Frost* Day And Age album review

7 04 2021

Frost* release their fourth studio album Day And Age on May 14 2021. The follow-up to their 2016 album Falling Satellites, Day And Age is available as a limited 2 CD version and a 2 LP / CD edition, as well as a digital release.

Now built around the trio of Jem Godfrey, Nathan King and John Mitchell with guest drummers Kaz Rodriguez, Darby Todd and Pat Mastelotto, the new Frost* album has a feeling of dread and paranoia running through its veins. Day And Age feels very much of it’s time, without referencing current events directly.

Opening with the title track, which thunders along at pace, almost like a proggier Synchronicity era The Police powered by John Bonham. The middle section, with its chilling soundscapes and metal leanings, is a delight to listen to, especially on headphones.

“We’re living in a day and age, when the writings on the wall”

Terrestrial lifts the mood somewhat, with a brighter production, and glitchy keyboard motifs. The percussion styles vary from song to song on this album, so having three very different players was a good decision that has paid dividends. The arrangement is very intelligent on Terrestrial, with one of the albums most compelling songs underpinned by layers that reveal themselves on subsequent listens.

Waiting For The Lie was one of my early favourites. The piano, electronics and vocal led song is very dark and bleak, with the rhythm initially coming from synths and a deep bass drum until the song opens up around the half-way mark. The vocal performance is stellar.

“These are the games that we play”

I won’t give away too many spoilers for The Boy Who Stood Still, as it is a song that works best with few preconceptions, and you will be able to hear for yourself in May, but the track is musically very playful, suiting the subject matter of the very unique lyrics perfectly.

“In the long shadows of the day, he would stand, year after year, watching….”

The first half is very electronic, before morphing into a powerful, more traditional arrangement with very insistent guitar and keyboard lines, and an ending that reminded me of the percussive power utilised by Level 42 in Hot Water (spot the connection, pop-pickers). After about three complete listens to the album, The Boy Who Stood Still has become my favourite song on the album.

Island Life channels The Police (I hear their influence a lot in Frost*, is it just me?), Kevin Gilbert, the late Alan Murphy and Mansun and will surely be the next single from Day And Age. The song is so catchy, its criminal. With more twists and turns than should be allowed in a a four minute song, Island Life acts as a palate cleanser for the darkness that informs the rest of the album.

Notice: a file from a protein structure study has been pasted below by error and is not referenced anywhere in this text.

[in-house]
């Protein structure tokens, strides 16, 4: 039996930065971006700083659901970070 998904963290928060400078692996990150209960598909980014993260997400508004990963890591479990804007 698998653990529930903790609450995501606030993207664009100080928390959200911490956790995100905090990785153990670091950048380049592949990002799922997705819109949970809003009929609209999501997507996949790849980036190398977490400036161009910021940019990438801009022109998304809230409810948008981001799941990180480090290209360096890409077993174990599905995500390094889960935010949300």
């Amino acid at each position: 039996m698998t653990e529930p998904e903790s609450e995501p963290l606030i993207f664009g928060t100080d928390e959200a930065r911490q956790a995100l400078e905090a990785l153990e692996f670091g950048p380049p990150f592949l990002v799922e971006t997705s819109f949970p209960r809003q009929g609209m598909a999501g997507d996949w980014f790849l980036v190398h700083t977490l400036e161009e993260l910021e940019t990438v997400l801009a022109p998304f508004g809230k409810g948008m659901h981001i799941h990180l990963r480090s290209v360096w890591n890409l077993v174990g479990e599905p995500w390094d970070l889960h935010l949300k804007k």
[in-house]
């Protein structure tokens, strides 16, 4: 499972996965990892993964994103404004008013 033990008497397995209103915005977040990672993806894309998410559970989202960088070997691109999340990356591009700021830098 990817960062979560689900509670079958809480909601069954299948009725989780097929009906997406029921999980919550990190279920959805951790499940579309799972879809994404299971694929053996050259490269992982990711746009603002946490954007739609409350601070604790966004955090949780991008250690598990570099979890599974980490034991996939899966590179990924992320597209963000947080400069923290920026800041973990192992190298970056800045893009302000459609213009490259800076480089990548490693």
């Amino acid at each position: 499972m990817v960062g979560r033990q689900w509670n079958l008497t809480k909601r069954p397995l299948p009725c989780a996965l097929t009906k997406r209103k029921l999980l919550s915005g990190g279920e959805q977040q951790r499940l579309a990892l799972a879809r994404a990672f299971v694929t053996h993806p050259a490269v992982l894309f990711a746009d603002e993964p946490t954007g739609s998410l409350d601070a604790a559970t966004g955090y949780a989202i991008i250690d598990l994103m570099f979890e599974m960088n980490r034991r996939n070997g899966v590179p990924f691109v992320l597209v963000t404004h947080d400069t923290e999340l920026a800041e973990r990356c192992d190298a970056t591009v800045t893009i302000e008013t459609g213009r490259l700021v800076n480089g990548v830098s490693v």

Skywards is a perfect example of the thoughtful arrangements and production. Percussion breaks drop when least expected, and time signatures shift without jarring the flow. The drum sound is a star on Day And Age, and this is surely an album built to be played LOUD.

Photo by Carl Glover

The second longest track is next, and Kill The Orchestra opens with a 10cc like arrangement (from the Godley & Creme years). Another brutal lyric and a slow building performance that makes the hairs stand on end.

“I’ll be singing when they string you up”

This is a track that took a couple of listens to fully reveal it’s charms, and I would not be surprised if Kill The Orchestra becomes a favourite for a lot of fans. The heavier parts on Day And Age are more restrained and used more sparingly than elsewhere in the Frost* catalogue, and this makes them all the more powerful when they are put to use. The Gilmouresque guitar line at the end is short but sweet, and I love the way it fades into an emotional keyboard riff that hits hard. The lyrical violence cuts deep on this one.

Day And Age closer Repeat To Fade seems to continue and build on the story of Kill The Orchestra, with an Army Of Me (Björk) on steriods drum pattern added to the mix. Production touches such as layered, buried voices and sonar beeps give way to static as the song comes to an abrupt end, with the chorus still ringing in your ears.

“There’s only one way out, repeat to fade”

More so than previous Frost* albums, Day And Age feels very consistent lyrically and musically, with a well thought-out flow to keep your interest piqued throughout the 54 minutes running time. The album also contains two of the strongest new songs I have heard so far in 2021, in The Boy Who Stood Still and Kill The Orchestra. Its still early days, but this might turn out to be my favourite Frost* album to date. I can’t wait for you to hear it.

Available as: Ltd. 2CD Edition / Gatefold 2LP+CD / Digital Album

Buy Day And Age (Ltd. 2CD Edition) from Amazon
Buy Day And Age vinyl (Day And Age (Gatefold black 2LP+CD)) from Amazon

Buy Day And Age from Burning Shed

Frost* Day And Age

Day And Age (11:49)
Terrestrial (05:13)
Waiting For The Lie (04:31)
The Boy Who Stood Still (07:33)
Island Life (04:14)
Skywards (04:13)
Kill The Orchestra (09:27)
Repeat To Fade (06:14)

Jem Godfrey – Keyboards, Railboard, vocals
Nathan King – Bass, keyboards, vocals
John Mitchell – Guitars, bass, vocals
With guest musicians:
Kaz Rodriguez – Drums
Darby Todd – Drums
Pat Mastelotto – Drums

Visit the Frost* website


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